|Publication number||US4757459 A|
|Application number||US 06/868,412|
|Publication date||Jul 12, 1988|
|Filing date||May 29, 1986|
|Priority date||May 29, 1986|
|Publication number||06868412, 868412, US 4757459 A, US 4757459A, US-A-4757459, US4757459 A, US4757459A|
|Inventors||John C. Lauchnor, Joseph W. Schnelle|
|Original Assignee||Cincinnati Milacron Inc.|
|Export Citation||BiBTeX, EndNote, RefMan|
|Patent Citations (8), Non-Patent Citations (2), Referenced by (28), Classifications (9), Legal Events (7)|
|External Links: USPTO, USPTO Assignment, Espacenet|
This invention relates generally to the field of computer operated robot arms and more particularly to method and apparatus for programming a cycle of operation. The invention has particular utility in connection with programmable robot arms of the type disclosed in Corwin et al. U.S. Pat. No. 3,920,972.
In systems of the type disclosed in Corwin et al. a hand held pendant is used to cause movement of a robot arm to a series of positions within either a Cartesian or a cylindrical coordinate system. At each such position the pendant may be further used to command the end of the robot arm to assume any desired orientation. Depending upon the sophistication of the robot, as many as three positional control buttons and three orientation control buttons may be provided on the pendant. Commands from the pendant are fed into a computer to command movement of the arm by coordinate extrapolation and transformation. Such coordinate transformation is required, because the robot arm is articulated and must accomplish translational movement of the end of the robot arm by combined rotational movements of different elements of the arm.
As each new position is reached and the appropriate orientation is achieved, the pendant is operated to cause programming or teaching of a location and velocity instruction which when executed in the automatic mode of operation directs the robot arm to achieve the designated position and orientation. These instructions then become part of a cycle of operation program which controls the operation of the robot arm in the automatic mode. In general the instructions so created and stored specify the position and orientation of the end of the robot arm in the world coordinate system, that is, the combination of coordinates defining position (X, Y, Z) and orientation (D, E, R). This enables the computer to calculate a straight line path between program points.
Each time a movement instruction is created for the operating control program, the operator is given the opportunity to create programming instructions defining an operation to be performed by the robot arm. These instructions may control the arm acceleration or velocity at the designated point or may adjust a process variable, such as the voltage for a welding electrode being carried by the arm. These instructions are created by operating a keyboard incorporated within a portable teaching station which is generally a separate unit from the pendant.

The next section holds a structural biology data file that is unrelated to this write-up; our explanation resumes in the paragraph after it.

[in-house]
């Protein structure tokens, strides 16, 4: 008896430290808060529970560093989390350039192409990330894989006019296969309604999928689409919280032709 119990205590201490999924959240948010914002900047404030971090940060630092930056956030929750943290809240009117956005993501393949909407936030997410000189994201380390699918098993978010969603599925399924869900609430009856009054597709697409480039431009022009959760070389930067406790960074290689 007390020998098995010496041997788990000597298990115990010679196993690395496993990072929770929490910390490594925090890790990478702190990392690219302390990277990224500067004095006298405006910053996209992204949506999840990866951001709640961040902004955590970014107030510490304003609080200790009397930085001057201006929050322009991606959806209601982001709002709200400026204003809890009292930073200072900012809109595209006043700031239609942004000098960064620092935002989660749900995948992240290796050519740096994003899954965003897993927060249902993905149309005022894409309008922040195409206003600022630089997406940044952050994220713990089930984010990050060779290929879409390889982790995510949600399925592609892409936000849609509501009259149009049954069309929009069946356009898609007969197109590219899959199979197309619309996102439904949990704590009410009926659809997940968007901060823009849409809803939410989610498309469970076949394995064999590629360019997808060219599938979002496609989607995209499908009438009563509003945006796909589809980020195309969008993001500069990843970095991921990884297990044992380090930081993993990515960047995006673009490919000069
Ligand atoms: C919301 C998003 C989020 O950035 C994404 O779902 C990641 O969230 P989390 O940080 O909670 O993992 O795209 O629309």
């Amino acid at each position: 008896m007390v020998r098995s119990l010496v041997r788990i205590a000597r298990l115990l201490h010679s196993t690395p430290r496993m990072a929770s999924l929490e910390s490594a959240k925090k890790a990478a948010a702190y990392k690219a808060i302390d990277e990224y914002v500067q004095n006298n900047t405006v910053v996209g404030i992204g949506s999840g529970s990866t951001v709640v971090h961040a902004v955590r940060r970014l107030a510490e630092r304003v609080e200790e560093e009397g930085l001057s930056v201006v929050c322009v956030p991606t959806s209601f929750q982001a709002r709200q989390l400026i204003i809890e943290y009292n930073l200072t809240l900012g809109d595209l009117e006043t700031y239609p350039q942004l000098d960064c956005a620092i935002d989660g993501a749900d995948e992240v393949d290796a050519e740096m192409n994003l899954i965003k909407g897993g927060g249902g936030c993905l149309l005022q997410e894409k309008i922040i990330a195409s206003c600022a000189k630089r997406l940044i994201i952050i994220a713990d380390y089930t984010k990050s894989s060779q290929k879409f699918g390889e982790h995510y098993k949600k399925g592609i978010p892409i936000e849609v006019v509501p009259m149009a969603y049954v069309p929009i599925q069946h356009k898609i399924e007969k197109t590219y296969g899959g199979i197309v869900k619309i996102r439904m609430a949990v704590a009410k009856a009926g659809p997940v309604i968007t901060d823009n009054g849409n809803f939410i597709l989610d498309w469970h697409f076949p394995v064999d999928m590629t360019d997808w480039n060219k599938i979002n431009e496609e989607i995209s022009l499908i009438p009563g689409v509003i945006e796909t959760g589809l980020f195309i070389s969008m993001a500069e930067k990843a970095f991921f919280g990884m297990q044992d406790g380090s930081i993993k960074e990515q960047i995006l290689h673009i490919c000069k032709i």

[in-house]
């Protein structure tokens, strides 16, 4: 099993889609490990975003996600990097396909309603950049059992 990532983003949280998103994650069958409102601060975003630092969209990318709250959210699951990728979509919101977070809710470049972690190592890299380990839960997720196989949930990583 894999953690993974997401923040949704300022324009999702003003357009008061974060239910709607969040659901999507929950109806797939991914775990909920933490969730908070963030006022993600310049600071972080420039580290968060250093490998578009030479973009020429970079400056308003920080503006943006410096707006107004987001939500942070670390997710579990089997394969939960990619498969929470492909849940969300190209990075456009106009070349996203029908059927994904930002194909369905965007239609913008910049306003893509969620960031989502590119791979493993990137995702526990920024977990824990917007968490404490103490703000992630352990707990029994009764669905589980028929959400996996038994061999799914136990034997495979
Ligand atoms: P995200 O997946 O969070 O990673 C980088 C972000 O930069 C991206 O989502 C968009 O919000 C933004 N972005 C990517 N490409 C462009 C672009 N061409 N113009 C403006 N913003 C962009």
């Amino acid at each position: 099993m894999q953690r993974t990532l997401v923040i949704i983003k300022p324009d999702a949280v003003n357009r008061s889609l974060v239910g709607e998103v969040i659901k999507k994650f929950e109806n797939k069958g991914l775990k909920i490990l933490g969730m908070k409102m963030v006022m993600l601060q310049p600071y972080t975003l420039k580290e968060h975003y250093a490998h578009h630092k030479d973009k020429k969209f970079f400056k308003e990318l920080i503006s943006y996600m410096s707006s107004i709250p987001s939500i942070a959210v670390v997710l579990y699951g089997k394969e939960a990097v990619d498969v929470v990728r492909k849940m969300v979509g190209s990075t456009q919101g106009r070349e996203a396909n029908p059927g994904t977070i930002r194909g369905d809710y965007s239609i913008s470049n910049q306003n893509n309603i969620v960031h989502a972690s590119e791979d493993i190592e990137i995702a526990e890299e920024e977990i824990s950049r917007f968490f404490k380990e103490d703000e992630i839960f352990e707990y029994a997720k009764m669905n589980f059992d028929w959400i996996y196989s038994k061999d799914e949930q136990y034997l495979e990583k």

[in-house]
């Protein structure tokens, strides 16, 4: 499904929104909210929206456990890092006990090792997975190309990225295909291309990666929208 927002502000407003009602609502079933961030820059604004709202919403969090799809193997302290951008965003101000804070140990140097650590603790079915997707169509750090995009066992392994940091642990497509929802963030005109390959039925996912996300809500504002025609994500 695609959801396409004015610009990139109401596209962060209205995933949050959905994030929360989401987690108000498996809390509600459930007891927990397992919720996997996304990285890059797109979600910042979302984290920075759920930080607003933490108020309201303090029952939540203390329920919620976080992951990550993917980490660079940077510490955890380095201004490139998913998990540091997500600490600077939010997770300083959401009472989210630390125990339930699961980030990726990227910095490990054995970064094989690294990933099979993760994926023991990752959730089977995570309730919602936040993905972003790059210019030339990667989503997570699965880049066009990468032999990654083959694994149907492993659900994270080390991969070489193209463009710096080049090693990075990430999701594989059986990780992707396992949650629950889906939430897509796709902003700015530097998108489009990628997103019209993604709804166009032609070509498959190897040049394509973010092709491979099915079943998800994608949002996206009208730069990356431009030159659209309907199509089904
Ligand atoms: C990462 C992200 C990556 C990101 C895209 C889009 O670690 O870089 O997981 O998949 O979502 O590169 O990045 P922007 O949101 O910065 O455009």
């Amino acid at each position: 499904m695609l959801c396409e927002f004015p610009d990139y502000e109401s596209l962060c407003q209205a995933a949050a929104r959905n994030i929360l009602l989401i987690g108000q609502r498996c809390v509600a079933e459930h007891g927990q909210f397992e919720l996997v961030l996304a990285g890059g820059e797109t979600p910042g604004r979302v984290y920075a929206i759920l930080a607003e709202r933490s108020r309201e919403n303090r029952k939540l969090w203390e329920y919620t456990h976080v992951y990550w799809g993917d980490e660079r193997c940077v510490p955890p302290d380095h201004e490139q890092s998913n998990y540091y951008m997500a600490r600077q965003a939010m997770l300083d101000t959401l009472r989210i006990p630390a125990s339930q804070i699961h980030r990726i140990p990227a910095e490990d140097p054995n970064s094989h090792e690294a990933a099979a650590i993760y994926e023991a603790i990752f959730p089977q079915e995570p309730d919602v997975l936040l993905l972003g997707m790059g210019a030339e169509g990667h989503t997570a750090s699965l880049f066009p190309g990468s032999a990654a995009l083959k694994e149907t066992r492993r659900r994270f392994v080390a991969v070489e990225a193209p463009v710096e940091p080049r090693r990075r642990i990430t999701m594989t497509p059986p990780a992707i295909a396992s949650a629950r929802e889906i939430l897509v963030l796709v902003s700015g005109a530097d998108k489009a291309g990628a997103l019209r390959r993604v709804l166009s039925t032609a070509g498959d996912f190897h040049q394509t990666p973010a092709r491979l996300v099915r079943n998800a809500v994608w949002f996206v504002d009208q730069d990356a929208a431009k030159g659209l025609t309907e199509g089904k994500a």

The robot system as described in Corwin et al. is extremely versatile and provides the operator with a broad range of options in defining operations to be performed by the arm. However, a price is paid for this versatility in that the operator is required to enter a substantial number of keystroke instructions into the computer each time an operation is defined or modified.
It is therefore seen that there is a need to provide apparatus and method which simplifies the programming of a computer operated robot arm without compromising the versatility afforded by keystroke programming.
This invention improves keystroke programming of a computer operated robot arm by providing first keystroke means which have two modes of teaching operation. In one mode of teaching operation the first keystroke means may be operated to generate program instructions in the manner known in the prior art. In the other teaching mode the first keystroke means may be operated to create a macro comprising a sequence of instructions which are stored for later use. Macros may be defined which are used repetitively in a particular application and in general the first keystroke means are operated in this second teaching mode prior to actual generation of a cycle of operation program for the robot arm. Thereafter the robot arm may be directed to a series of predetermined points in space, at any of which the macro may be recalled from memory and assembled intact into the control program. Macro selection means are provided for recalling the macro from memory by a simple operation, as many times as may be desired. At program points requiring a particularly complex operation not previously defined by a macro, the first keystroke means may be operated in its first teaching mode for creating the instructional sequence in the known manner. In another aspect of the invention the macro selection means comprise second keystroke means mounted on a hand held pendant. These second keystroke means may recall a macro from memory and also create individual keystroke instructions.